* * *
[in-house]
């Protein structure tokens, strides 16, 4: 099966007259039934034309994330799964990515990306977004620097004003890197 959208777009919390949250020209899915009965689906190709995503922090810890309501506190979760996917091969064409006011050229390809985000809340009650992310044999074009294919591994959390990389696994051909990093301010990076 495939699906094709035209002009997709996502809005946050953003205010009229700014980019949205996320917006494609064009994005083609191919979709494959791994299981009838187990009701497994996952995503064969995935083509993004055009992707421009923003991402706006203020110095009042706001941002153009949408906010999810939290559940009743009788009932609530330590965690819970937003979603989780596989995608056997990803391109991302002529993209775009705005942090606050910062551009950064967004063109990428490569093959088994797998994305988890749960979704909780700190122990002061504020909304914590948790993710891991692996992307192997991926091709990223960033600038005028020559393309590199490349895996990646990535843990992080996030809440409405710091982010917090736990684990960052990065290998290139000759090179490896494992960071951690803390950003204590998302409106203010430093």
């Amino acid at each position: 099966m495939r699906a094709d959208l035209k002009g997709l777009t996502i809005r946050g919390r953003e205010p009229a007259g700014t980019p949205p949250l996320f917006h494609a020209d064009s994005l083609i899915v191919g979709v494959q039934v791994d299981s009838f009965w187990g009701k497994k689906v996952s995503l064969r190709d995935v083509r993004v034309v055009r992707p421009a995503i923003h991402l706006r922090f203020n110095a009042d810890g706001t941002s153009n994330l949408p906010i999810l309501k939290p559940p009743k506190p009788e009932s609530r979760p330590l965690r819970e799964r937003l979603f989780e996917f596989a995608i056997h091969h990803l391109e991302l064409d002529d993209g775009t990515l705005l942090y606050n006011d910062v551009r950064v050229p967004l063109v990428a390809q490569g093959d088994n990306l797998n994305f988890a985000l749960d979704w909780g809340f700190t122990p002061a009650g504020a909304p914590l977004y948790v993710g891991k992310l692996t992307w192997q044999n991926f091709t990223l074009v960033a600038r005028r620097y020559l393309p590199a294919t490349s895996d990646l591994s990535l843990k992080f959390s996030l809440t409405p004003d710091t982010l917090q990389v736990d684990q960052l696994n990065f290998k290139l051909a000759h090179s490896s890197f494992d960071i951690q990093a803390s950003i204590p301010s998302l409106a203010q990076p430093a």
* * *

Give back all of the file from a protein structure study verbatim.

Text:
[in-house]
């Protein structure tokens, strides 16, 4: 099966007259039934034309994330799964990515990306977004620097004003890197 959208777009919390949250020209899915009965689906190709995503922090810890309501506190979760996917091969064409006011050229390809985000809340009650992310044999074009294919591994959390990389696994051909990093301010990076 495939699906094709035209002009997709996502809005946050953003205010009229700014980019949205996320917006494609064009994005083609191919979709494959791994299981009838187990009701497994996952995503064969995935083509993004055009992707421009923003991402706006203020110095009042706001941002153009949408906010999810939290559940009743009788009932609530330590965690819970937003979603989780596989995608056997990803391109991302002529993209775009705005942090606050910062551009950064967004063109990428490569093959088994797998994305988890749960979704909780700190122990002061504020909304914590948790993710891991692996992307192997991926091709990223960033600038005028020559393309590199490349895996990646990535843990992080996030809440409405710091982010917090736990684990960052990065290998290139000759090179490896494992960071951690803390950003204590998302409106203010430093």
């Amino acid at each position: 099966m495939r699906a094709d959208l035209k002009g997709l777009t996502i809005r946050g919390r953003e205010p009229a007259g700014t980019p949205p949250l996320f917006h494609a020209d064009s994005l083609i899915v191919g979709v494959q039934v791994d299981s009838f009965w187990g009701k497994k689906v996952s995503l064969r190709d995935v083509r993004v034309v055009r992707p421009a995503i923003h991402l706006r922090f203020n110095a009042d810890g706001t941002s153009n994330l949408p906010i999810l309501k939290p559940p009743k506190p009788e009932s609530r979760p330590l965690r819970e799964r937003l979603f989780e996917f596989a995608i056997h091969h990803l391109e991302l064409d002529d993209g775009t990515l705005l942090y606050n006011d910062v551009r950064v050229p967004l063109v990428a390809q490569g093959d088994n990306l797998n994305f988890a985000l749960d979704w909780g809340f700190t122990p002061a009650g504020a909304p914590l977004y948790v993710g891991k992310l692996t992307w192997q044999n991926f091709t990223l074009v960033a600038r005028r620097y020559l393309p590199a294919t490349s895996d990646l591994s990535l843990k992080f959390s996030l809440t409405p004003d710091t982010l917090q990389v736990d684990q960052l696994n990065f290998k290139l051909a000759h090179s490896s890197f494992d960071i951690q990093a803390s950003i204590p301010s998302l409106a203010q990076p430093a």